McLaughlin, Carroll to be honored at West End Classic Saturday night
By Kimberly Harrington
Livingstone College News Service
SALISBURY — When John McLaughlin learned he was being honored Saturday, his first reaction was, “For what?”
He’s a humble man and one of few words, but his legacy speaks for itself at McLaughlin’s Grocery, 1210 W. Monroe St.
Livingstone College will honor McLaughlin and Ollie Mae Carroll with the West End Classic Community Spirit Award this weekend.
The West End Classic, a partnership among Livingstone, the city of Salisbury, and members of West End Pride and West End Community Organization, has been held on the weekend of the school’s the first home football game for four years. The home opener will pit the Blue Bears against Virginia State University at 6 p.m. Saturday.
Livingstone President Jimmy Jenkins Sr. and other college leaders meet routinely with West End residents to discuss ways to improve the community.
After the first quarter of Saturday’s game, Livingstone College will present the spirit awards to Carroll and McLaughlin.
All veterans and West End community members will receive free admission.
McLaughlin retired in May as owner of McLaughlin’s Grocery after running the business for 58 years.
J.D. Scott opened the store in 1934 and sold it to McLaughlin’s mother, Obella, in 1958. A native of Salisbury, McLaughlin came out of the military to help his mother run the store. When she retired, he took over.
McLaughlin served five years with the Army’s 101st Airborne Division.
The store is a complete grocery store, not a convenience store, McLaughlin said, sure to highlight its array of packaged meats.
He is more comfortable talking about others than himself. He said his sister, Shirley, has helped at the store for the past seven years. She was the first African-American operator to be hired at what was then Southern Bell, he said.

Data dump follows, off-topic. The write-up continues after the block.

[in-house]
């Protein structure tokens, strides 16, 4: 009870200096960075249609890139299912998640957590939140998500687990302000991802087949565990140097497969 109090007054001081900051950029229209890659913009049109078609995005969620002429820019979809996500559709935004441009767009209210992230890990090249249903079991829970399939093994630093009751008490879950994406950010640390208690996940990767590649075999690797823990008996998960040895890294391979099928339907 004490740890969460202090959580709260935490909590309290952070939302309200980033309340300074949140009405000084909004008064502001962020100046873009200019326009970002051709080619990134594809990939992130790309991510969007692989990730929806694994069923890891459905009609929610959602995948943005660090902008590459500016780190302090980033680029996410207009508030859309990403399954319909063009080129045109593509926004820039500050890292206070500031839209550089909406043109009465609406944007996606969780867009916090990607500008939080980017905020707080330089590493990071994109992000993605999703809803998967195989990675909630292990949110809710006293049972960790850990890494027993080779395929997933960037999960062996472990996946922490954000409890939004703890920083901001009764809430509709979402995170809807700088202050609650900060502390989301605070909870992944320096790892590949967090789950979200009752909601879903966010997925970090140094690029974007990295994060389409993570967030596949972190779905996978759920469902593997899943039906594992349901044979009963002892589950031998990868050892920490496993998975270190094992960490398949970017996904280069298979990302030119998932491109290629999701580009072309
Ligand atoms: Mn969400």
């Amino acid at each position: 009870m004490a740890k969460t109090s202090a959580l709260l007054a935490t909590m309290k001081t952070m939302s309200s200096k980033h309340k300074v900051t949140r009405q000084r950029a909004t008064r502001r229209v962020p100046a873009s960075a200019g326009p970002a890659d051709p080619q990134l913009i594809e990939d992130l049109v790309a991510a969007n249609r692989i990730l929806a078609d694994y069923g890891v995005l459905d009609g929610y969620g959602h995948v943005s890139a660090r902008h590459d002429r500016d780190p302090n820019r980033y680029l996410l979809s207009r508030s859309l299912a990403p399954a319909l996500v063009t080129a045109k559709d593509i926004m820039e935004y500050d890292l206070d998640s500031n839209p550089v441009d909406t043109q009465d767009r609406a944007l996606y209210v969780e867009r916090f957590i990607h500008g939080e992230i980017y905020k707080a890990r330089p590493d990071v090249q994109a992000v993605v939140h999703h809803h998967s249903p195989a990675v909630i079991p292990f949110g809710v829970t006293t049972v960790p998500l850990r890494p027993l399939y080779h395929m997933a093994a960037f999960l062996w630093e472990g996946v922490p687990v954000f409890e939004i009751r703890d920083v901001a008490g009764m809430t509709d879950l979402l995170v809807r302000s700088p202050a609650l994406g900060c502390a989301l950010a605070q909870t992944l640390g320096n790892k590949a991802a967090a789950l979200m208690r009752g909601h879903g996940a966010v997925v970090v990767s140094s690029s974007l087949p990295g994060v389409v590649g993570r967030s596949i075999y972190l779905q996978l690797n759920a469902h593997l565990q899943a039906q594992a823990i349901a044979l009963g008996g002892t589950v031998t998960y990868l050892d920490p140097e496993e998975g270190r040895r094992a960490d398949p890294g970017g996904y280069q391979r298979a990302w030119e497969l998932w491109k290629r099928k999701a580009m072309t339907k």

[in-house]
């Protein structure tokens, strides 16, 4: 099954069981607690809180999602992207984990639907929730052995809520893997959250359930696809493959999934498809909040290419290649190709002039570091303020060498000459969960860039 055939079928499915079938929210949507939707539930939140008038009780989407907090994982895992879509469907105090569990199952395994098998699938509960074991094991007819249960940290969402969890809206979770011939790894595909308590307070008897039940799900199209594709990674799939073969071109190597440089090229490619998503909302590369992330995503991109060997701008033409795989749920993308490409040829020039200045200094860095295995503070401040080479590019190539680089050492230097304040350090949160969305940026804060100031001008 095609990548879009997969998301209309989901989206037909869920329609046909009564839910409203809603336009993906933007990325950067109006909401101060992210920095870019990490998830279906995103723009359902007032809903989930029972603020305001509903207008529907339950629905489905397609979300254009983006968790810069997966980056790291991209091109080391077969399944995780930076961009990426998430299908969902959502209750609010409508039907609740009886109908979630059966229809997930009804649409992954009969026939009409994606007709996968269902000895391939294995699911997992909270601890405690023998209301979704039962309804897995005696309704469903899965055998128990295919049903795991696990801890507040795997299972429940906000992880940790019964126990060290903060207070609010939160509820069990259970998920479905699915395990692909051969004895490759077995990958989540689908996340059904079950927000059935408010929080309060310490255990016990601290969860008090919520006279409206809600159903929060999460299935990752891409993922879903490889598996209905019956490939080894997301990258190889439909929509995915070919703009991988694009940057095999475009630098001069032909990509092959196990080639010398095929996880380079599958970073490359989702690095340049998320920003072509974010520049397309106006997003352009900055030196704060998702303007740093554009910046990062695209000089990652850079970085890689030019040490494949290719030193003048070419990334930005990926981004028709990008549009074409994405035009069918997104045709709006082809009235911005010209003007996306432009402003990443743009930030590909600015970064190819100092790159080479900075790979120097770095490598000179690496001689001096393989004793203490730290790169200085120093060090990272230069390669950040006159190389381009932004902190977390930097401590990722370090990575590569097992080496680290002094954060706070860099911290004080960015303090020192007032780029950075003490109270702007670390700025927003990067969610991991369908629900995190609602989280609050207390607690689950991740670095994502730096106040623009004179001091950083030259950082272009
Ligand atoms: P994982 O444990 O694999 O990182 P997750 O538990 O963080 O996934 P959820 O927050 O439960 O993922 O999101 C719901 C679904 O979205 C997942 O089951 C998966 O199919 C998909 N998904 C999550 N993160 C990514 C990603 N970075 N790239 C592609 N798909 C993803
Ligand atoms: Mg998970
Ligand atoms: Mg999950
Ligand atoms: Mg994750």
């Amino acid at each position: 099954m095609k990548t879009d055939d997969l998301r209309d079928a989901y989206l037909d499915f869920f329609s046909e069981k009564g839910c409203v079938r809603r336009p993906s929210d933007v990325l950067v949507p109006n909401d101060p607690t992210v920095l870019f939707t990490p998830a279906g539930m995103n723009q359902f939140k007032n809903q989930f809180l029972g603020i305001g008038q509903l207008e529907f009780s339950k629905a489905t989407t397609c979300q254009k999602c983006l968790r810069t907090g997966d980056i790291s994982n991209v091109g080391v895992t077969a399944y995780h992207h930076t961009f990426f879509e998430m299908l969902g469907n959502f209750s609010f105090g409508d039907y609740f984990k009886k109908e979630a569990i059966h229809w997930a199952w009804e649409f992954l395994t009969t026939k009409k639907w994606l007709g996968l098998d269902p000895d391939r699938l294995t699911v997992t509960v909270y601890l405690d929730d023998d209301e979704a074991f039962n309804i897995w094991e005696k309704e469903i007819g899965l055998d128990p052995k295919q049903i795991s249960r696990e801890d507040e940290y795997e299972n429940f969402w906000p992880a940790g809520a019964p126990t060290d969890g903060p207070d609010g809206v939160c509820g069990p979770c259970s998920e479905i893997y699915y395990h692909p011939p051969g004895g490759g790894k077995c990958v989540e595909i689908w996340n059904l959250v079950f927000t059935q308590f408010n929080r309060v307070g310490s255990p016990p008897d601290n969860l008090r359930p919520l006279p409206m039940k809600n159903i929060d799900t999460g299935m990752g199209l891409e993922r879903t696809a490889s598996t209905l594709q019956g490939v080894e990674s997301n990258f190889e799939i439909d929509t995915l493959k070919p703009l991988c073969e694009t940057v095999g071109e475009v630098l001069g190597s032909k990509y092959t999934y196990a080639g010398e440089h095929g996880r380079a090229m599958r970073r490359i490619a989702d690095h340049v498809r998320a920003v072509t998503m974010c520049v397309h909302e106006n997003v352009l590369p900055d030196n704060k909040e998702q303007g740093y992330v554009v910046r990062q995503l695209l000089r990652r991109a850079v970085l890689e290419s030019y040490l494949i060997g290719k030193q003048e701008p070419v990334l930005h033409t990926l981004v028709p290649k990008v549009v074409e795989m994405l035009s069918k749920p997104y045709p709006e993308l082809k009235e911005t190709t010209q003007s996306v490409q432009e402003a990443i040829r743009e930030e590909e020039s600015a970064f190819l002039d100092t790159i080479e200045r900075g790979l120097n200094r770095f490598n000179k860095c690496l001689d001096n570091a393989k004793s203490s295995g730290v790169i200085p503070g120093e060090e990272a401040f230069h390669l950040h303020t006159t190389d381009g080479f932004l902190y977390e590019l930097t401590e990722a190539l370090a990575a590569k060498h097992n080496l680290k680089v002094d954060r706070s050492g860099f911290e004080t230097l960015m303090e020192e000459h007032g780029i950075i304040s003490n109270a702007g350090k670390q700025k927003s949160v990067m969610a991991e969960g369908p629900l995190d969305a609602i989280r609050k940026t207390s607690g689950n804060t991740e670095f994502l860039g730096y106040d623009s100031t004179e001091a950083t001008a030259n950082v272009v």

His brother, now retired, worked for the Secret Service. His brother’s son, Harry Jr., now operates the store.
“People come in all the time telling him (John McLaughlin) how much he has helped them to be a better adult, a better person,” said Harry Jr. “It speaks volumes for all he’s done over the decades.”
John Peoples said McLaughlin’s Grocery, located across from the Livingstone College campus, is a mainstay in the community. It has served as a public forum and a place where political campaigns were born, including that of his brother, the late William Peoples, a former Salisbury-Rowan NAACP president and community activist.
McLaughlin’s wife, Carolyn, serves on the West End Coalition.
Carroll is commander of the J.C. Price American Legion Post and was the first woman to become commander of an all-male traditional American Legion post in North Carolina.
She was also the first woman to win the N.C. Department of American Legion “Legionnaire of the Year” Award.
Carroll is vice president of the Salisbury-Rowan Community Development Corp., which has built more than 30 homes for low-income homebuyers.
For more than 30 years, she was a psychiatric clinical nurse specialist and educator at the Hefner VA Medical Center in Salisbury, where she developed the Salisbury Transformation Outpatient Program for homeless veterans and helped develop the first post-traumatic stress disorder program for veterans and their families.
A veteran of the Air Force, she was the first African-American to graduate from the nursing program at the University of North Carolina at Chapel Hill and was the first African-American to teach at the Cabarrus School of Nursing.
She was appointed to the N.C. State Veterans Affairs Commission by former Gov. Jim Hunt and has received numerous awards for her community work.
Currently, she coordinates a senior line dance group at Millers Recreation Center.
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